A B&W Leica may be coming soon?

Started May 7, 2012 | Discussions thread
Joseph S Wisniewski
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You argue in favor of color...
In reply to Mark Scott Abeln, May 10, 2012

Mark Scott Abeln wrote:

I find that my exposure is often limited by color. Very often, I’ll have a broad area of color — a blue sky for example, or bright flowers — and to avoid color shift, I’ll have to keep the exposure lower than I’d like to. We find the same thing at the low end of exposure, where a significant color channel will be forced to black if we reduce exposure too much, harming texture. Color noise is also a significant issue with low light.

I often use monochrome conversion in order to get a greatly expanded dynamic range. Since I don’t care about color shifting or color noise, I can over and underexpose more with monochrome. So while a Bayer sensor may have the same dynamic range as a monochrome sensor, the practical or aesthetic dynamic range will be much greater for monochrome.

Actually, that argument only applies to color images converted to monochrome. They get a dynamic range boost whenever what you're photographing isn't close to monochrome (as seen by the sensor, which is usually a pale greenish color, long story, that) because the dominant color's pixels saturate soon, but pick up more shadow detail, while the least exposed color's pixels have the most highlight latitude.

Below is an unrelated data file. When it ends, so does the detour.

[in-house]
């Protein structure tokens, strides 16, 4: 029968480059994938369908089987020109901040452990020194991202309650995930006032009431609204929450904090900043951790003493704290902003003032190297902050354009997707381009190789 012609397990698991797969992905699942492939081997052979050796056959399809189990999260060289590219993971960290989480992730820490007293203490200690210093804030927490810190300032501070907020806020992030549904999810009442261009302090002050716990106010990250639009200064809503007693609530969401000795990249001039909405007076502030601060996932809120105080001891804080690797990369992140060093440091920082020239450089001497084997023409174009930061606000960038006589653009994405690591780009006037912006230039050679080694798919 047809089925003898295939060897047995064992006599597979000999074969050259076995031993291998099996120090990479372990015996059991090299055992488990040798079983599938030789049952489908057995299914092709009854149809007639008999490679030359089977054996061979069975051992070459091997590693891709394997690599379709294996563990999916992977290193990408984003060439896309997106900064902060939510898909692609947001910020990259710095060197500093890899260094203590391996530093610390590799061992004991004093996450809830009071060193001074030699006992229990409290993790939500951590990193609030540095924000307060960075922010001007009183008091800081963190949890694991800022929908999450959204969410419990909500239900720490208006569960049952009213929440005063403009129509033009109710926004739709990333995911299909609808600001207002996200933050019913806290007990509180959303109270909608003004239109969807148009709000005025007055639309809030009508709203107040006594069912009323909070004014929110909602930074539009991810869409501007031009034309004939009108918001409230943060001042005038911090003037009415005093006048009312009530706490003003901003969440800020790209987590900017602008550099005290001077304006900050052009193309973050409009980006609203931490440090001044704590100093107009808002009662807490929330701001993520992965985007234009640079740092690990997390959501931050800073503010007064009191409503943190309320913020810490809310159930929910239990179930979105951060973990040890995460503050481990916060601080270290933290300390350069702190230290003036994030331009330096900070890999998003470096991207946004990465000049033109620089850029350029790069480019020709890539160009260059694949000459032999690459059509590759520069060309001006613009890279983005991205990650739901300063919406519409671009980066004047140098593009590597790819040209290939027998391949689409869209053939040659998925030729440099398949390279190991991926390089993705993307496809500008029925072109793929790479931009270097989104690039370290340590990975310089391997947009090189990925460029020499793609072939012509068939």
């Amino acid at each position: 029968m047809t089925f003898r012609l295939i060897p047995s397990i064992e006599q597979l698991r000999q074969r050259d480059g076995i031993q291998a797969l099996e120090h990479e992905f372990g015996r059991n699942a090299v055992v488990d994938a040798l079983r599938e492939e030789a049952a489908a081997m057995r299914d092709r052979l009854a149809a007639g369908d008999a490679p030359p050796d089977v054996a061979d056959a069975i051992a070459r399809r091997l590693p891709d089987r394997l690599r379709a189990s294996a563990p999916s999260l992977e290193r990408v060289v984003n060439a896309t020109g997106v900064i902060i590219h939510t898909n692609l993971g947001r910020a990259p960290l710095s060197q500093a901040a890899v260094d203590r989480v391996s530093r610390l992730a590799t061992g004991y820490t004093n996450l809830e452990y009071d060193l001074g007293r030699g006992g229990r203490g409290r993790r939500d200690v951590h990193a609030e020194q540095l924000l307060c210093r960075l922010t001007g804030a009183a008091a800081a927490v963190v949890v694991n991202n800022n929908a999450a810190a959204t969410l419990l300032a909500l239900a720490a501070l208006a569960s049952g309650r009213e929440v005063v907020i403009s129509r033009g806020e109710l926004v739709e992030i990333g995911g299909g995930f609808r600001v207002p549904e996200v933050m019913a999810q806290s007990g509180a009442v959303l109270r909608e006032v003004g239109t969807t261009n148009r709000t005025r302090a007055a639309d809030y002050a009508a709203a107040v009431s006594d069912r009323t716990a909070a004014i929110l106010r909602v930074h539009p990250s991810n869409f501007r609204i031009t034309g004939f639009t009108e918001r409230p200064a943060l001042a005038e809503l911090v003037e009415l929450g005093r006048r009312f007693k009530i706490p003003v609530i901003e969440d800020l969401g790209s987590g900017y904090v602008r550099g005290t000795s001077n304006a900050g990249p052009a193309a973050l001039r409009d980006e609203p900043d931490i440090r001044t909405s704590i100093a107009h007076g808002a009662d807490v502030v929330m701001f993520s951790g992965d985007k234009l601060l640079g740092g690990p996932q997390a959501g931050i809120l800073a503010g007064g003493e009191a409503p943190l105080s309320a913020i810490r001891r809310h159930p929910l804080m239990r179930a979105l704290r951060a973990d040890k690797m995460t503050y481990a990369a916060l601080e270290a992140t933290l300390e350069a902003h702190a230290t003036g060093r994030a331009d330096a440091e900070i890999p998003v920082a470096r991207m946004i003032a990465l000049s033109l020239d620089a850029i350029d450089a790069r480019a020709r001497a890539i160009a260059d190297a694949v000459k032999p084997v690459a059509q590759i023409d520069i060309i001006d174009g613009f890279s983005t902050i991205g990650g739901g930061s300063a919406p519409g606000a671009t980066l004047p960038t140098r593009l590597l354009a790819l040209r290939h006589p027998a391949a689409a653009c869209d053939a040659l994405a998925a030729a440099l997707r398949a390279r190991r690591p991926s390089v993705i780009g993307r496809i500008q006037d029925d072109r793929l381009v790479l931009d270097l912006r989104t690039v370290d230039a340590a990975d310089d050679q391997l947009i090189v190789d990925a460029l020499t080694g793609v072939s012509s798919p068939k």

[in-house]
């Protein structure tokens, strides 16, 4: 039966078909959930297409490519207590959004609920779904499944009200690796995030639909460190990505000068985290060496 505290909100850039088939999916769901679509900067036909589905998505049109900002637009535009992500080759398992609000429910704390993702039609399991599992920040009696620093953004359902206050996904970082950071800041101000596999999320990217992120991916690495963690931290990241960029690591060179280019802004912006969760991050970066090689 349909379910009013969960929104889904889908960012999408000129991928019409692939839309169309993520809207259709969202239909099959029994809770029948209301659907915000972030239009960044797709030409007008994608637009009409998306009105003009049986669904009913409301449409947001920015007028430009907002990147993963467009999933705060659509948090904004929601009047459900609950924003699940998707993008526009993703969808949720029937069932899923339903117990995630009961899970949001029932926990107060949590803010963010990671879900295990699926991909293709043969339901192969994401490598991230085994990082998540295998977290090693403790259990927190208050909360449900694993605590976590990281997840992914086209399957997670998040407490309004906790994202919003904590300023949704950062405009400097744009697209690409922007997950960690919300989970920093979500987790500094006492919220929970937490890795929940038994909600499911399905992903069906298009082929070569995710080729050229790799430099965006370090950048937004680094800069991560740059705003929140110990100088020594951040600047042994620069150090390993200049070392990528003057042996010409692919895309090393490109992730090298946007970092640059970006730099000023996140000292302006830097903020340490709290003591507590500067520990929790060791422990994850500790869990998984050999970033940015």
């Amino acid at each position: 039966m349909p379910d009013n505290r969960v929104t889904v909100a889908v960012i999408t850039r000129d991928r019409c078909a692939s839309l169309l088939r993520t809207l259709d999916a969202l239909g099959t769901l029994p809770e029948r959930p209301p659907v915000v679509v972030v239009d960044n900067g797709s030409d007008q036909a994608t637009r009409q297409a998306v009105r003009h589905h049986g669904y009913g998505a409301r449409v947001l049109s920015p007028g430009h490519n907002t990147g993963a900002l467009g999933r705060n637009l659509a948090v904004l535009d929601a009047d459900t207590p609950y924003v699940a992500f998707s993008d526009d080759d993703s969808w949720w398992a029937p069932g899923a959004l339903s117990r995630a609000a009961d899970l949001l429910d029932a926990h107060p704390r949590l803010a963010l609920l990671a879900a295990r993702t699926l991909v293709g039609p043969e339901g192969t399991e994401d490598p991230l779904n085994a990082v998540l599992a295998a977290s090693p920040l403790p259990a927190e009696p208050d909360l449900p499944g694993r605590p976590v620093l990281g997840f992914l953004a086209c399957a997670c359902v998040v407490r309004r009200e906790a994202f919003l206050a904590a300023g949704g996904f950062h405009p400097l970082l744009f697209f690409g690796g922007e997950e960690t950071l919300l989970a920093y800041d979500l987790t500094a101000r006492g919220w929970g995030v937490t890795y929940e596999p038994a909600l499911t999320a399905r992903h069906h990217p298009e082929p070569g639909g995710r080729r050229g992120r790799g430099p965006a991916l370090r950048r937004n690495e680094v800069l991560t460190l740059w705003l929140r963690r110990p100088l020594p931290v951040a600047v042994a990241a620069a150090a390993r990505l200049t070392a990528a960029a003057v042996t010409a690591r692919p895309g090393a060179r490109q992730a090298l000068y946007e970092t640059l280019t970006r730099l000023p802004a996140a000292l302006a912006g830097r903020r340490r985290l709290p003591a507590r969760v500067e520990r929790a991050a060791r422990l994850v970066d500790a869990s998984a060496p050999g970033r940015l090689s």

I.e. in the green parts of a scene, the green pixels are the ones most likely to be overexposed, so the raw processor reconstructs green from the red and blue channels that aren't blown. So you have the great shadow detail of the overexposed green, but you've still got highlight detail from the red and blue.

Remove the color filters entirely, and this dynamic range boost goes away. Although you do pick up more shadow detail, because the shadow noise on a monochrome pattern is easier to eliminate (and less distracting when you don't try to eliminate it). But it's not as big a boost as you get from a color sensor. Adapting the Fuji SR system, like Andreas suggested, would really give you incredible dynamic range.

I can do far more editing on a monochrome image, since I won’t be concerned about color. I can do severe tonal changes with impunity.

True.

A monochrome sensor would be more sensitive to light, since it wouldn’t have filters in front of it. These filters cut the amount of light hitting the sensor by roughly 60%, right?.

True.

And you can shoot at a higher ISO, because the noise is less offensive. The monochrome D100 does well at ISO 16oo, when the original color D100 fell apart at that level.

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Rahon Klavanian 1912-2008.

Armenian genocide survivor, amazing cook, scrabble master, and loving grandmother. You will be missed.

Ciao! Joseph

http://www.swissarmyfork.com

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